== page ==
The Most Interesting Man In The World

You know him. Beautifully bearded. Exceptionally dressed. That penetrating gaze. Wistfully contemplating yesteryear’s grandest exploits.

Yes, we ALL know Dos Equis’ Most Interesting Man In The World.

And why do we know him? Because two entry-level junior copywriters thought up the idea, 10 years ago, right before entering a big creative meeting at Euro RSCG empty-handed. The whole, wonderful story is told by Ad Age, and it reminds us of three important keys for innovators and creators to remember:

  1. Everyone has creative potential
  2. The power of two is more than just 1 + 1
  3. Bad ideas can grow into great ones

Everyone has creative potential

A receptionist thought up the idea for Nike’s late-80s blockbuster “Revolution” ad campaign. And two junior copywriters thought up Dos Equis’ Most Interesting Man In The World. These brilliant creations didn’t start with experienced ad creatives with a string of successes. They came from some of the people you’d least expect.

Who are the least-expected people in your organization, whom you might think to engage in imaginative thought? 

The power of two is more than just 1 + 1

One of my favorite literary lines of all time comes from G.K. Chesterton’s brilliant novel, The Man Who Was Thursday. It goes: “It may be conceded to the mathematicians that four is twice two. But two is not twice one; two is two thousand times one.” By which Chesterton meant that some kind of special power is created when two people come together in one effort.

Something more is unleashed than simply the additive power of two people. That’s why we so often use small group break-out exercises for our innovation sessions with clients. Many of the best ideas come when two or a few people get together and dream together.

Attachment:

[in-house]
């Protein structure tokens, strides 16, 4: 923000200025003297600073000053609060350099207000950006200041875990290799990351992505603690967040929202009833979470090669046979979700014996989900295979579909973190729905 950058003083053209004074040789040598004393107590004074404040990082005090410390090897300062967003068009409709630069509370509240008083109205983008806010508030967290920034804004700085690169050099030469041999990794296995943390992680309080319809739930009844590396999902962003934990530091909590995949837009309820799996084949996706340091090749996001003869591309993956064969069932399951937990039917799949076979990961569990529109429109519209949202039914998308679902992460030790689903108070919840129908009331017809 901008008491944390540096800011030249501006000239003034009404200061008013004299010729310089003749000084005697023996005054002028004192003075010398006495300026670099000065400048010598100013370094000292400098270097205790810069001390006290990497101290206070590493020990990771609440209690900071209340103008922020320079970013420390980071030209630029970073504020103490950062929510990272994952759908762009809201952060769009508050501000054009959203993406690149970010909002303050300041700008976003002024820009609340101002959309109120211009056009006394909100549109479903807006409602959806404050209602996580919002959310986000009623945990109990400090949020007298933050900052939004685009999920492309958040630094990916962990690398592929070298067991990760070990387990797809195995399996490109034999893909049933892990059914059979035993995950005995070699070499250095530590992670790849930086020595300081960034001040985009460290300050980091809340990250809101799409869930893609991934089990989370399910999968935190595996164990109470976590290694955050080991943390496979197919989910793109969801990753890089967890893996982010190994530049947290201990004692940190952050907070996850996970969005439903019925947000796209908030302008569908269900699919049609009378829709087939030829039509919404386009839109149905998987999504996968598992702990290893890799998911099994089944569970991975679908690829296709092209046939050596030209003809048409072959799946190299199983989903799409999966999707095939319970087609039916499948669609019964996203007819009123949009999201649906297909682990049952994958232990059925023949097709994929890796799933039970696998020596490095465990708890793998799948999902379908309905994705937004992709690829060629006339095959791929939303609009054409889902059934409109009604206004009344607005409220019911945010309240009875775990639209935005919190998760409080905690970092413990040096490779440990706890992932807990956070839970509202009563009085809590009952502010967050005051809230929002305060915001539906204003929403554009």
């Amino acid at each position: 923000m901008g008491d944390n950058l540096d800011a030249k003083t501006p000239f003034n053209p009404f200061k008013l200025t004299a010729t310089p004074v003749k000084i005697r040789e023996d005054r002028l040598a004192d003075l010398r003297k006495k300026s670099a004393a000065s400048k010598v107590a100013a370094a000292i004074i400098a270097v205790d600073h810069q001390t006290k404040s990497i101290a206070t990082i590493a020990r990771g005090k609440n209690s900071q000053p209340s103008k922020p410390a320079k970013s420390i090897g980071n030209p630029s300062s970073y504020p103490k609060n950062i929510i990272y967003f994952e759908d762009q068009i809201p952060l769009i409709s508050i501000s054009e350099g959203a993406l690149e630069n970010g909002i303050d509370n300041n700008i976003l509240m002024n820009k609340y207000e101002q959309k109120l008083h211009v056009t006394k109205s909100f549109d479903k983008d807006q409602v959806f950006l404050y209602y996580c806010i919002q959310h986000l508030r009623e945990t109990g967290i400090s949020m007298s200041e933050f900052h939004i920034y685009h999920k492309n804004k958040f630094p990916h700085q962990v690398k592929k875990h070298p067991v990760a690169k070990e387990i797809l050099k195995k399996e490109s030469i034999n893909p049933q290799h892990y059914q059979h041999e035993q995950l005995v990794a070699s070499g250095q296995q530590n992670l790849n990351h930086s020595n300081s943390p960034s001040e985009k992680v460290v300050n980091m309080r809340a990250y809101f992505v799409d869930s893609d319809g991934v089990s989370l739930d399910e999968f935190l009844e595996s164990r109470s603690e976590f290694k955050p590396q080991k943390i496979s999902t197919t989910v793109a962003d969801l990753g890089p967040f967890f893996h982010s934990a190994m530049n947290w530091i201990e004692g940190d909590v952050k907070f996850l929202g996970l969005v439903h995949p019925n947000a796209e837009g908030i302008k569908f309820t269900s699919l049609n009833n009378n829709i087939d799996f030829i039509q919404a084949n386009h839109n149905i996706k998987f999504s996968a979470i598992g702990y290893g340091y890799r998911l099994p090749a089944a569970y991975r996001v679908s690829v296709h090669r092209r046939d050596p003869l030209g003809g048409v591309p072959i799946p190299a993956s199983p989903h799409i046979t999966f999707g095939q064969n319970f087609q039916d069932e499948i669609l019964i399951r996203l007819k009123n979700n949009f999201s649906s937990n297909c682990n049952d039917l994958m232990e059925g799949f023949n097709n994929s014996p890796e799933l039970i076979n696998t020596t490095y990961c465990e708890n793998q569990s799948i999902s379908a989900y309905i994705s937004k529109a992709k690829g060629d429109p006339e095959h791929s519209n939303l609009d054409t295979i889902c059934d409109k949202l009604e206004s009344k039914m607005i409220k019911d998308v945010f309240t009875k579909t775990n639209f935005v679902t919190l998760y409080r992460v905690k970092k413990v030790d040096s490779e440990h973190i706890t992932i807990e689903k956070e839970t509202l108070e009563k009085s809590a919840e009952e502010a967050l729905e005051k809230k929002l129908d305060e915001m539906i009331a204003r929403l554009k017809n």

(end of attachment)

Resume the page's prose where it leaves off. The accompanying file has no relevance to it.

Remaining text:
(And if Chesterton seems a bit highbrow to any of my fellow GenXers, then perhaps the same idea is better communicated via this Saturday morning cartoon throwback catchphrase: “Wonder Twin Powers, Activate!”)

Who might you partner with for creative sessions?

Bad ideas can grow into great ones

Consider these recollections from the creators of the Most Interesting Man idea:

“I remember after we presented that idea for the first time, one of the CDs pulled us aside, told us how disappointed he was and said that we needed to up our game. He said he was worried we were turning into ‘Team So-So.’”


“The original tagline was a lame translation of the strategy statement, something like ‘Dos Equis: the most interesting beer in the world.’ Our challenge was always Can’t we say it without saying it? And right before the work was going to be shown at the [distributors] convention, Kling called me up and said, ‘I think I’ve got it. Would you consider changing the end line to Stay thirsty, my friends’?”

As the campaign’s creators tell the story, the original concept was that the Most Interesting Man was only slightly more interesting than most of the young millennial men who made up the target audience. Yet, the concept needed the Most Interesting Man to become fantastically exceptional in order to succeed.

What ideas have you cast aside? Might there be something there, after all? Something to build upon?

We can learn so much more from the Most Interesting Man’s creation story. Not the least of which is that brilliant ideas can, and often do, get killed by people who lack vision. At many turns, the Most Interesting Man campaign came >>thisclose<< to being killed. We’ve all been through such depressing experiences.

But we can’t control that. What can we control? Tap the creative power of Everyone…not just talented elites. Find a creative partner to imagine with, to dream with. And don’t give up on your ideas too quickly. Keep working on them, molding them, revamping them…because creative gold just might await you around the corner.

If you want to know more about the creative talents at Masterworks, contact me at